Writing and working and stuff

So. Working.

I've become a full-fledged working person in the past three weeks, and it's interesting making the shift from school-writing balance to work-writing balance. I thought I'd take a little blog post to talk about some of the changes I've experienced.

First, brain space. ADVANTAGE.


While I was a grad student (or any kind of student, really) my attention was constantly split between a million different things: subjects, homework, music, "activities," and then writing. If you've suffered through this blog, you probably write some yourself. You know that writing could occupy all those other spots if given the opportunity.

But while I was in school, my brain space was swallowed by lots of things, often very different intellectual changes that I had to be addressing constantly throughout the day. While I was in high school and writing fantasy novels, I also had to do calculous, poetry, analysis, physics, and a sport. Needless to say, as Vast and Amazing as my brain is, my brain is a box with set limits, and when I've got to focus on another thing, it comes at the expense of something else.

Let's take high school and early college as a rough example:

Brain Space:
Calculous: 15%
Biology: 15%
Lit crit: 15%
History: 20%
Japanese: 20% 
"activity": 5%
Writing 10%

High school, a lesson in truly succeeding in nothing. Anyway. 

College gets a little better in that you can choose your classes, once you get through required coursework. By grad school, I was focussing on Japanese history. 

Brain Space
Literature course: 20% 
History course: 20%
Classical Japanese: 20%
Thesis research: 20%
Writing: 20%

Obviously percentages change throughout the year as assignment, exams, and due dates increase and decrease. But late college and grad school were decent for writing "after school."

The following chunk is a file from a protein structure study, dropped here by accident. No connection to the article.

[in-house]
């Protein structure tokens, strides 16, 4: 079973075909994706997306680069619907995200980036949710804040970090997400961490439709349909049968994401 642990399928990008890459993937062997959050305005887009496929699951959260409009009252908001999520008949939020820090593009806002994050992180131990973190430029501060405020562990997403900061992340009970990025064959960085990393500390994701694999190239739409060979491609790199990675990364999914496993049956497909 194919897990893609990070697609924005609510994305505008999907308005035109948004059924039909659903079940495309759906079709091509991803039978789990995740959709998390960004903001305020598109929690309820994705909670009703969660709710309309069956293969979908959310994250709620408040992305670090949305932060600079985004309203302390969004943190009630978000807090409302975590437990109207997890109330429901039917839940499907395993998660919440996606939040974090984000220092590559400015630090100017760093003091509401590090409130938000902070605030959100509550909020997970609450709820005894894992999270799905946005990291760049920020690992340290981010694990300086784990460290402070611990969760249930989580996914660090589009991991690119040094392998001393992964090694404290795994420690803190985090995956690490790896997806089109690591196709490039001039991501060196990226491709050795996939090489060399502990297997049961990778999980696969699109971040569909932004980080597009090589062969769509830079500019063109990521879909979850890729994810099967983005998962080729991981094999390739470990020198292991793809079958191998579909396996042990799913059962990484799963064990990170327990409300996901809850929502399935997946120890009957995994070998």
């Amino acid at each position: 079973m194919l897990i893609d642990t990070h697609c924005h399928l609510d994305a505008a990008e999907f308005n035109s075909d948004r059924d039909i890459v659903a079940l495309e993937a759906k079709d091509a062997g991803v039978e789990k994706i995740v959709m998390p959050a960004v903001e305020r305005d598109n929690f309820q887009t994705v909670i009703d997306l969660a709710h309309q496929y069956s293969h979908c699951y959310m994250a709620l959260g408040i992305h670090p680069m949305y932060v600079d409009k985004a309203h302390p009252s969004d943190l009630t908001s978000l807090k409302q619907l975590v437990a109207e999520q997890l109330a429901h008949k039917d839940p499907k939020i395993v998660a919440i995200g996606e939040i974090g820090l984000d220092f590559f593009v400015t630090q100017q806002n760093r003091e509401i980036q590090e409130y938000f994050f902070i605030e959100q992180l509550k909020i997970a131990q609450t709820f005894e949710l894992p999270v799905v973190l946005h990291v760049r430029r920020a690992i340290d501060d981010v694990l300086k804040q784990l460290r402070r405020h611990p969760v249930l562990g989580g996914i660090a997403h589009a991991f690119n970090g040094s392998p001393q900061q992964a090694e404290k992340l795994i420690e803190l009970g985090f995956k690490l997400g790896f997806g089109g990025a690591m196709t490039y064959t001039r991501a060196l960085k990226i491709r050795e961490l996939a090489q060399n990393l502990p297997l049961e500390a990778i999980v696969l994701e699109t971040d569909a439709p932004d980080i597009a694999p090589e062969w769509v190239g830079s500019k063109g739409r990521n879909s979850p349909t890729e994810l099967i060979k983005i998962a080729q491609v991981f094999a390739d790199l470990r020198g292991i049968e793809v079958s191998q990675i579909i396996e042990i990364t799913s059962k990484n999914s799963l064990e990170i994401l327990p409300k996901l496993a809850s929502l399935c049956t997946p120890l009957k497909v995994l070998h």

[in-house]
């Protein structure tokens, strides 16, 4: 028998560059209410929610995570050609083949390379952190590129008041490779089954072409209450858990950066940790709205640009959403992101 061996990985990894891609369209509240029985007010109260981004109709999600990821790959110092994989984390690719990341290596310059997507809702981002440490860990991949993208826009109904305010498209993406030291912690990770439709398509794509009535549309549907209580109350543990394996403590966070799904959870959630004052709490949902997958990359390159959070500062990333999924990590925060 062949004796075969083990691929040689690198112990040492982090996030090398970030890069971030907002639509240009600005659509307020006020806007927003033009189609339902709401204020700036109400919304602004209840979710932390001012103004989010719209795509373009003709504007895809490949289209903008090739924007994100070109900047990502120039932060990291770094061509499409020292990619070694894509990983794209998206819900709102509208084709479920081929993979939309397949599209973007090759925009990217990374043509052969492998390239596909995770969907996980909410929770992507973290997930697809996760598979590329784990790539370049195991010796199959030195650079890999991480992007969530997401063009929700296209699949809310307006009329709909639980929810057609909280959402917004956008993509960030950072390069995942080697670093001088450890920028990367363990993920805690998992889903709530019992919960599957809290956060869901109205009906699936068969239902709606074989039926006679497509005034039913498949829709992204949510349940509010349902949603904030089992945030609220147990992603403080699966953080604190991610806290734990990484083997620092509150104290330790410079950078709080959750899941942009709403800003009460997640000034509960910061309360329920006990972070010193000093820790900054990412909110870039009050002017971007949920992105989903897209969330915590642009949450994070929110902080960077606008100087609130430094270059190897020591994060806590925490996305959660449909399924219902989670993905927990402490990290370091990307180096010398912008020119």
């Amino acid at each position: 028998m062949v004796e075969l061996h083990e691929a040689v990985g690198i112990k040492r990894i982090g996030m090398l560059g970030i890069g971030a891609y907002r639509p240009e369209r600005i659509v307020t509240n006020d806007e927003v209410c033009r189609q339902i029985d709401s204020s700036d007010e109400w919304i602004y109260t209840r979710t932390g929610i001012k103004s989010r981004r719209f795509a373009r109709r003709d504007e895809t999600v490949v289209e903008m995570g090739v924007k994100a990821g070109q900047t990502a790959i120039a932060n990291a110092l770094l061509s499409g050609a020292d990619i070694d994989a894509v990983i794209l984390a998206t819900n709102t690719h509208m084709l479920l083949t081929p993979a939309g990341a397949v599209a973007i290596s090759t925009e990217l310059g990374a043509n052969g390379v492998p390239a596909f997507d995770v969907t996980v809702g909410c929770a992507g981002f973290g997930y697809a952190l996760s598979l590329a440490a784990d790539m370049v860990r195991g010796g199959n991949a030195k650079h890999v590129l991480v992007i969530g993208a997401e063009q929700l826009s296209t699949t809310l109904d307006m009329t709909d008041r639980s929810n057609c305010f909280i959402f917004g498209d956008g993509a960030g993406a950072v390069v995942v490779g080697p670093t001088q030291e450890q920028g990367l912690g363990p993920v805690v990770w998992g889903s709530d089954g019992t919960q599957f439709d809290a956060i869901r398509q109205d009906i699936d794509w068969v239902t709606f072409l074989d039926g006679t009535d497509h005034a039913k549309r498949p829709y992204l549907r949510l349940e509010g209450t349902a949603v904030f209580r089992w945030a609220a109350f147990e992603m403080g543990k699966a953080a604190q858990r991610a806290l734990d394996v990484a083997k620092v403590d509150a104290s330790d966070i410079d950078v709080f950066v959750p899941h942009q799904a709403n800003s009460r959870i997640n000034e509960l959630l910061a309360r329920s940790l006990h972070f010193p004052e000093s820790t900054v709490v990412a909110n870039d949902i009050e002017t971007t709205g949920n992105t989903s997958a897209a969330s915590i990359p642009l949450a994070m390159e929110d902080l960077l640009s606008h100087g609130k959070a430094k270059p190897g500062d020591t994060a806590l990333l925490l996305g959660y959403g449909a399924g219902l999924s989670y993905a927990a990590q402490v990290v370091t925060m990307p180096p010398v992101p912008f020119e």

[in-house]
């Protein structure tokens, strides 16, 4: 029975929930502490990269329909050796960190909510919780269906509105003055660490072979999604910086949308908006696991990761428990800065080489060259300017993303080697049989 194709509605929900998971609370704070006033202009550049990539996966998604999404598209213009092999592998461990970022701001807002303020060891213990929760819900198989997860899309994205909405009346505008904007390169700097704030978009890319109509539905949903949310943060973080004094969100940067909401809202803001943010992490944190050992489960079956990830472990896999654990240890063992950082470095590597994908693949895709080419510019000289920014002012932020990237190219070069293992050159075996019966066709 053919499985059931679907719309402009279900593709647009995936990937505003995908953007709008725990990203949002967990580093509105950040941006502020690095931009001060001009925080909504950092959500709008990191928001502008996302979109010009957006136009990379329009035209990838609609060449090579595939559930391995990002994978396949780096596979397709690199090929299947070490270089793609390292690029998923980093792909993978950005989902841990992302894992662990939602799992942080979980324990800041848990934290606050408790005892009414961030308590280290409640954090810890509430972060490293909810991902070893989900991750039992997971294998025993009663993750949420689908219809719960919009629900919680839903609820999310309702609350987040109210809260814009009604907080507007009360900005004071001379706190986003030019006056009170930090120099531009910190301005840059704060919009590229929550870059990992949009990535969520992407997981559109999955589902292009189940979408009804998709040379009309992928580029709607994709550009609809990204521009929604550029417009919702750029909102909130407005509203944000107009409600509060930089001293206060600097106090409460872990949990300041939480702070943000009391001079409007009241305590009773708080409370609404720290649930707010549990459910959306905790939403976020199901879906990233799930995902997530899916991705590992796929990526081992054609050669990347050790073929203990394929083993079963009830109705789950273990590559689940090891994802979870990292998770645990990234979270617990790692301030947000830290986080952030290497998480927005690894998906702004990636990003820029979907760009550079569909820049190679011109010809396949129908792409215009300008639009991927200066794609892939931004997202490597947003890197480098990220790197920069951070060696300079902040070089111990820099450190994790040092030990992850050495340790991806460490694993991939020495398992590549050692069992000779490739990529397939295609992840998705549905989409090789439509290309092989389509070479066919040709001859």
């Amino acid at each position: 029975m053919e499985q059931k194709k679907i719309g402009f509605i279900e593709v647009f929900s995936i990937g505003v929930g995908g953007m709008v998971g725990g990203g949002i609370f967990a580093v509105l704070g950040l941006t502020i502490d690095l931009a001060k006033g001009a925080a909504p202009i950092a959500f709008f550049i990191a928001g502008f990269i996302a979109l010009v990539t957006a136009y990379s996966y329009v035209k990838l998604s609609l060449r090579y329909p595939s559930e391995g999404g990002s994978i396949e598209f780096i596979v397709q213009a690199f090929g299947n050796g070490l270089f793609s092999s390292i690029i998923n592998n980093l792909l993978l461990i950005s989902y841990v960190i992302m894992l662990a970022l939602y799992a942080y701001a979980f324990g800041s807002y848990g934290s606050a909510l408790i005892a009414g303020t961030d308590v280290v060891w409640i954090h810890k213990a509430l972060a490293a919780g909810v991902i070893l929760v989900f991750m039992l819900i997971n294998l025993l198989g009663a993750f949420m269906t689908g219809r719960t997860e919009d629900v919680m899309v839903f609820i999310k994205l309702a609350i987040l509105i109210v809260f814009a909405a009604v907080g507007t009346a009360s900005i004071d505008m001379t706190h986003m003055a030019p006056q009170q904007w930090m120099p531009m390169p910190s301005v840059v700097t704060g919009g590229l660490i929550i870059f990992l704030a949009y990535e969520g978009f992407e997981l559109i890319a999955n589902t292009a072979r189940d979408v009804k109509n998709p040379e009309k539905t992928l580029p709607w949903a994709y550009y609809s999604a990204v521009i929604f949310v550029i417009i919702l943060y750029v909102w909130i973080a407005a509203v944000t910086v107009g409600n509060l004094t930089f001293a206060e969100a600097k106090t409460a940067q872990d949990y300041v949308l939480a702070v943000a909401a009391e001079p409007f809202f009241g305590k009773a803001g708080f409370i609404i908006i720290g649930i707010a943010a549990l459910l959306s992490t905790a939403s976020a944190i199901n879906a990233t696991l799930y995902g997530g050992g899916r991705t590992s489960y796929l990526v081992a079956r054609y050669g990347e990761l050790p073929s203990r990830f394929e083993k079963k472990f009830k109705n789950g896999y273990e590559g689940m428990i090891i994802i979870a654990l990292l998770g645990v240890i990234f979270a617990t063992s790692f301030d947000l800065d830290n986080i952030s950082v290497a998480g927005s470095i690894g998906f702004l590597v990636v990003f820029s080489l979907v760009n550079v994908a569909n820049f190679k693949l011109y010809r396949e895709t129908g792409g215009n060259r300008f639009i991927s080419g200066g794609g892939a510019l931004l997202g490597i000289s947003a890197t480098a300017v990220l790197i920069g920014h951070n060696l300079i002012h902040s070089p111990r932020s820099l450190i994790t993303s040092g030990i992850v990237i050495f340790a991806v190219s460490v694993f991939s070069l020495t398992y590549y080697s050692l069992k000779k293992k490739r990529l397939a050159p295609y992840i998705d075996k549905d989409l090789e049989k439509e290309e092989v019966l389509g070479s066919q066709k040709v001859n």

One of the frustrating things about school work is simply that it doesn't really end. Even when you've finished a class for the day, there is still homework, writing, and research to be done in your spare time. You can't succeed without that, so you're balancing unscheduled work as well as the scheduled work. 

Now, this is going to differ depending on the job, but with my current job, work doesn't follow me home. When I leave the office for the day, I flip off that switch. I stop thinking about it. I'm not being paid to think "after work." My tasks are done on the clock. 

I feel palpable relief at no longer having homework. It's been incredible for my brain space. Now my brain has an even 50-50 split between work and writing. Most days though, my writing colonizes my work brain space. When I leave the office, it's 100% writing or small living tasks. 


This is the first time in my life when school hasn't followed me home. It's been awesome for my writing. 

Second, tiredness. DISADVANTAGE.

As a working adult, I have to commute and sit in an office all day long. On days when the work is difficult, that's tiring. On days when work is mind-butt-numbingly boring, that's tiring too. There's no way to win against the exhaustion. Also, work takes up a large swath of the day, and when I get home, I often just want to flop on my bed and waste time online and watch lots of tv. 

Oh. that too. 
I won't name any names, but this week I read an interview where another online writer's advice was this:





Most of the time, writing is not going to come naturally. It does come naturally, on occasion. But if most people only wrote when the desire came naturally, we would write very little. 

I am not a very good writer. But I can look at things I wrote a thousand pages ago and see a world of difference in the quality of the story and the writing. The truth is, if you are a hobbling writer, it doesn't matter how good (or bad) your writing is. But if you hope to improve, if you hope to have others enjoy what you write, the ugly truth is that you will have to write a lot when you would "naturally" rather binge-watch Sherlock or "naturally" eat an entire bag of Oreos and re-read Harry Potter

Since starting to work full-time, I think, I appreciate the work that writing requires. Balancing my time and figuring out when I can write every time is a job in itself. Most days I'm bouncing along on the bus trying to describe a Moon God, and then again on the way home. I've started getting to work early so I have time to write because I know that when I get home, I'm going to be too tired to write much. 

That isn't to say that writing isn't going to come naturally or ever be exciting. It is. But when life pushes back, when the Muse disappears mid-novel, when it's too hot, or you're too tired, or laundry has to be done... Writing can be a struggle. 

Writing a novel is a siege campaign. This morning I sat down and tallied my word count on H+MC for September, and I was horrified to find myself almost 4K behind. Ah! 

Anyway, I should get back to real writing. Hope everyone's having a good Tuesday.